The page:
Our view: Downtown businesses should fund the BID | SteamboatToday.com

Our view: Downtown businesses should fund the BID

This November, business owners are being asked to fund the Steamboat Springs downtown business improvement district, known as BID. Those who own property or operate a business in the downtown district are eligible to vote on a proposed 2.22 mill levy. In addition, businesses on Yampa Street and Lincoln Avenue that are located in the "premium zone" would be voting on a special frontage assessment of $10.29 per linear foot.

In all, there are 400 potential votes, and we urge those individuals and businesses to cast their ballots in favor of the BID funding measure.

Similar measures have been defeated twice before, in 2007 and 2014. But this time around, Main Street Steamboat Springs Executive Director Lisa Popovich — who is leading the effort, along with BID board members, who own property on Lincoln Avenue, Yampa Street and Oak Street — are taking the necessary steps to educate downtown business owners about the benefits of funding the downtown district.

At a glance

At issue: The downtown business improvement district is asking businesses to support a mill levy and special frontage assessment to fund the district.

Our view: A mechanism to fund the BID would serve to enhance the downtown district at a time when the area is poised for more growth.

Editorial Board:
• Logan Molen, publisher
• Lisa Schlichtman, editor
• Mike Burns, community representative
• Melissa Hampton, community representative

Contact the Editorial Board at 970-871-4221 or lschlichtman@
SteamboatPilot.com
.

In previous attempts, only about a third of business owners voted, and the measure was narrowly defeated both times. To ensure a different outcome, business owners and operators must clearly understand how much the tax will cost them and how they will benefit from the funding. If that message is communicated clearly, we believe the issue deserves approval.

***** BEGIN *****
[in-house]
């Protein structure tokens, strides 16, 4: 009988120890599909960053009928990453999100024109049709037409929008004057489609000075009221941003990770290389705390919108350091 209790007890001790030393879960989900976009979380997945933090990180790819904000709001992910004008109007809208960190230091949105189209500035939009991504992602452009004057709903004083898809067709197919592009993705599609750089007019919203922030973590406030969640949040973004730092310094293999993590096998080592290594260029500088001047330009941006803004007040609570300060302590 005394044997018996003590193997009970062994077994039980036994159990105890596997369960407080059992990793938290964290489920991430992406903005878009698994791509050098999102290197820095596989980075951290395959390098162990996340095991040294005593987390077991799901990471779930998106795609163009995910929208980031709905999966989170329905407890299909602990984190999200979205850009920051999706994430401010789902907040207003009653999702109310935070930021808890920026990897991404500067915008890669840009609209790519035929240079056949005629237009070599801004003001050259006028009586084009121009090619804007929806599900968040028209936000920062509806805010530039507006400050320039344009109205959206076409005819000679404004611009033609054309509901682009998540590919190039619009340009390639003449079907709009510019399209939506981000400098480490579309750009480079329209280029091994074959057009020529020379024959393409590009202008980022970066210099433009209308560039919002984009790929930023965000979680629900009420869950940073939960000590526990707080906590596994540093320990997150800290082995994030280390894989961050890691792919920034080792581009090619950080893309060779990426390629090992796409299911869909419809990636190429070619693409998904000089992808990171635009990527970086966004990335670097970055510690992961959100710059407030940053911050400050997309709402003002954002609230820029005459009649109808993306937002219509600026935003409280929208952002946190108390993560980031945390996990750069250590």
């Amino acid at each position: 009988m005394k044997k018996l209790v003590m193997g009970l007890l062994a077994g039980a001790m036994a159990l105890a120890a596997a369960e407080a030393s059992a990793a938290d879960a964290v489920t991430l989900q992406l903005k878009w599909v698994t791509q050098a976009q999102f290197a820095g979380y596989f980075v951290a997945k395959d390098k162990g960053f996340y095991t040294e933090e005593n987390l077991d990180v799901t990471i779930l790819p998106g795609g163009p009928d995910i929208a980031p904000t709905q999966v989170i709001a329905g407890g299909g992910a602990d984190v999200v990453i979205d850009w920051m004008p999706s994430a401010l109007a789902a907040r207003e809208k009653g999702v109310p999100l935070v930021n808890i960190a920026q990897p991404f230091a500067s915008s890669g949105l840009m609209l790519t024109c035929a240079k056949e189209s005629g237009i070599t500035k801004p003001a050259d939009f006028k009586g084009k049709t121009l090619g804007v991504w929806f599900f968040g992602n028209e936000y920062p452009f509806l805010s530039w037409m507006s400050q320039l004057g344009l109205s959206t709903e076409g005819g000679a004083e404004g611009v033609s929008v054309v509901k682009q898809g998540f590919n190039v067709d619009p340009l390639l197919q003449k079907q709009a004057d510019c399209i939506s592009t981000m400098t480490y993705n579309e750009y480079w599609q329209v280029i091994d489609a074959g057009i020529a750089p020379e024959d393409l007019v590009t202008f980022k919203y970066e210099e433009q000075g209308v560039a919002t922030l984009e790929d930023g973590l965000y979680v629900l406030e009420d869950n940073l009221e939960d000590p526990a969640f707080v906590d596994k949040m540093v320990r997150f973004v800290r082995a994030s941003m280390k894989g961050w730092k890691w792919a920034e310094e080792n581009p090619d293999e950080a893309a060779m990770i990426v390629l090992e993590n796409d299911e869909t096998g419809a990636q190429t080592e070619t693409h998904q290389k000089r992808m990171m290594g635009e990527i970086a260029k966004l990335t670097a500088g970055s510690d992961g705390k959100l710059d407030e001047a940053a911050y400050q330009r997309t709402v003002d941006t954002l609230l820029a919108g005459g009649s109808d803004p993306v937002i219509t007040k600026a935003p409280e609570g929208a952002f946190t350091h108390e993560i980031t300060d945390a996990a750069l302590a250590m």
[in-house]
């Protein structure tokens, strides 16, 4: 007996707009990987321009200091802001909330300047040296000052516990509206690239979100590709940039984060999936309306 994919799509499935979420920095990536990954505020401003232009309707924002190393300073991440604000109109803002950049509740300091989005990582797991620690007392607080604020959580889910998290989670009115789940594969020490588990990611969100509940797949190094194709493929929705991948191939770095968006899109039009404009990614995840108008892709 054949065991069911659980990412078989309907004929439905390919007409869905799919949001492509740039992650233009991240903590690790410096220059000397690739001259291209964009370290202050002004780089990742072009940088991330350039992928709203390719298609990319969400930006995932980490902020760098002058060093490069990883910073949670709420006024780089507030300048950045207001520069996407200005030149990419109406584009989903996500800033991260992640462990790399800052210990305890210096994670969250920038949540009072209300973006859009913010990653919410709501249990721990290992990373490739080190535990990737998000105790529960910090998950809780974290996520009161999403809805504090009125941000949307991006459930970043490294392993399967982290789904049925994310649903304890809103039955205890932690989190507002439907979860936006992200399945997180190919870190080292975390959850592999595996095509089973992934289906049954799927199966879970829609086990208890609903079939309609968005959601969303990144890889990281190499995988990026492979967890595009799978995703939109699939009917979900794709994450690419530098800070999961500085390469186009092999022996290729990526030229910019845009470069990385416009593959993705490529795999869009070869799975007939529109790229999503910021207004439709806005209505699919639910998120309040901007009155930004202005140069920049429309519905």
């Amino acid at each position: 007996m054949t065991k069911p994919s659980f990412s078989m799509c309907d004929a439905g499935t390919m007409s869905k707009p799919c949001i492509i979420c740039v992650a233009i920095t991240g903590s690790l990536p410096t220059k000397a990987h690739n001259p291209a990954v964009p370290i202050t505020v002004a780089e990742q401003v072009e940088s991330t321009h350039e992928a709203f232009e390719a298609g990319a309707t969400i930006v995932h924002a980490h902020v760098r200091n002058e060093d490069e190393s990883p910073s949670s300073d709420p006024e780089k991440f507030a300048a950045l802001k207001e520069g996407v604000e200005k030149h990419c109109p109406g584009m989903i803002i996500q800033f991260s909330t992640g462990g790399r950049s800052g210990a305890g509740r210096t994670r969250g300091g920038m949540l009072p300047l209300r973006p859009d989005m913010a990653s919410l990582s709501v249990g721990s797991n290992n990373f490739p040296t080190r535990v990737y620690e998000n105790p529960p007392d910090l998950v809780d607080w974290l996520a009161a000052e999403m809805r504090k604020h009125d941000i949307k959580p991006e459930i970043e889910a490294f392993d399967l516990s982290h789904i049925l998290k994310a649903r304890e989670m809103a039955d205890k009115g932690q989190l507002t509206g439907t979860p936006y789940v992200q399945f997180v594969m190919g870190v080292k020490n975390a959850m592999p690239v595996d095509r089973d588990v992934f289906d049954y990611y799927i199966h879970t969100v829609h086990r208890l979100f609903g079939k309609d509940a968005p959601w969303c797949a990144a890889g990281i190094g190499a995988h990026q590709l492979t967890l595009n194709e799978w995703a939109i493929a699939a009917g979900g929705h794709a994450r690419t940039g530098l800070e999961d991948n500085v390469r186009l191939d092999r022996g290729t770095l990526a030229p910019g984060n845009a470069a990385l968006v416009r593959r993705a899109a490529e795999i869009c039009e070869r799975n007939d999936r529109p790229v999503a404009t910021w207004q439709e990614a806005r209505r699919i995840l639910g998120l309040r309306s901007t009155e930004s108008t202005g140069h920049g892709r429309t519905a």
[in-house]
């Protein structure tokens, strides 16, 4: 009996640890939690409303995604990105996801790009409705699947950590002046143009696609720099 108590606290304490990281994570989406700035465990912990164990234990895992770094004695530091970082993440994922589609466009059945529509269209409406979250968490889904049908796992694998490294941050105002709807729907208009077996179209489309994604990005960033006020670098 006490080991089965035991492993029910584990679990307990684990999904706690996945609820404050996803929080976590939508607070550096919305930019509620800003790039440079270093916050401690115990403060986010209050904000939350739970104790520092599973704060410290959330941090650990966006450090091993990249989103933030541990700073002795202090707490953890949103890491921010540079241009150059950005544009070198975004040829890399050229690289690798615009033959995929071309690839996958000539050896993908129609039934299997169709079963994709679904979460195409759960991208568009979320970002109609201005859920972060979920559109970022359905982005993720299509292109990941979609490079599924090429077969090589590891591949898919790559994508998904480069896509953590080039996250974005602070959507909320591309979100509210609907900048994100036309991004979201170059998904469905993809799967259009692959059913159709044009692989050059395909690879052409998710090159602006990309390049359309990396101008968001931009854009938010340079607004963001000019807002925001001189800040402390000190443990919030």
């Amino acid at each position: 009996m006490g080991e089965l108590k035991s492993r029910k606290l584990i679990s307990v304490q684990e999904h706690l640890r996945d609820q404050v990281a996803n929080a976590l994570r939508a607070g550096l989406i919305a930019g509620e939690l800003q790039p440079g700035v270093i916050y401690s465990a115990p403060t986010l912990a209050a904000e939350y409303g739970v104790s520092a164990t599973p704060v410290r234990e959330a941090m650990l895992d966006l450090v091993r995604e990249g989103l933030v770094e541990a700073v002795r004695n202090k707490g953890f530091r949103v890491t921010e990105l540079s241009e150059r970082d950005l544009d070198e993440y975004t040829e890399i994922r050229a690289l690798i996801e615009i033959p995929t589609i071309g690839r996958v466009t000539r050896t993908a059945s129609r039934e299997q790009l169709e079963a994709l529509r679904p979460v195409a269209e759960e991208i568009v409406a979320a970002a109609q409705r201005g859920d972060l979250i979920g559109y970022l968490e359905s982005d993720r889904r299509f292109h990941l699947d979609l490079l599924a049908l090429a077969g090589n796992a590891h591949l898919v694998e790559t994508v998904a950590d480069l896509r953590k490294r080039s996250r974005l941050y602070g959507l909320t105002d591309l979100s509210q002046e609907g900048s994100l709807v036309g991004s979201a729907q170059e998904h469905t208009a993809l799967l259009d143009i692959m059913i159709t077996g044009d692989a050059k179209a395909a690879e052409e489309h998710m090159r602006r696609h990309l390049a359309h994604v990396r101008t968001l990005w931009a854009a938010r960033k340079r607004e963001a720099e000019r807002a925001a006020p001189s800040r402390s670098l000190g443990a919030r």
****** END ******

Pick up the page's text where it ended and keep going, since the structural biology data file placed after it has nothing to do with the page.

The BID board has done its homework, listened to downtown business owners and created a funding proposal that seems more equitable than past proposals. Historically, business and property owners on Oak Street have felt like they should not have to pay as much into a BID because they don't require the same services and marketing as the more retail-focused areas of Lincoln and Yampa.

Under the current plan, Oak Street is not included in the special frontage assessment. In addition, nonprofits with offices in the BID district, which are generally located on Oak, would not pay the additional mill levy, and nonprofits located within the premium district could apply to waive or reduce their special assessment payments.

It should also be noted that Oak Street businesses would only be contributing around $17,500 of the $300,000 in tax revenue that would be generated by the BID funding plan — another indicator of the proposal's fairness in our opinion.

Money generated by the mill levy could be spent on any improvements in the district, including services, marketing, way-finding signs and advocacy. Special assessment revenue would be used for snow removal, more frequent trash pickup, power-washed sidewalks and physical improvements like lighting, bike racks and benches.

In light of the fact that some Oak Street property owners question the value of marketing in their area, we were intrigued to hear Popovich describe plans to use BID funding to help establish Oak Street as a center for wellness in Steamboat — spiritual health, mental health, physical health — a vision that we think could result in increased business and also help property owners lease open office space. Right now, Oak Street lacks a strong identity, and we think there will be value in using BID funding to create the wellness brand itself.

Moreover, we have confirmed that BID funding will not be used to replace any pre-existing services provided by the city. The city has agreed to document its base level of pre-BID services and will continue providing that level of service to the downtown after funding is approved. BID funding would provide services above and beyond that level.

The timing of the vote is also well planned. If approved, the money generated by the mill levy and frontage assessment would build upon the city's multi-million investment in downtown that has truly transformed the area from Yampa all the way to Oak.

As we voiced earlier, voting in the BID and the BID itself is complex, so we encourage downtown business and property owners to visit steamboatspringsbid.com or reach out to Popovich directly at lisa@mainstreetsteamboat.com.

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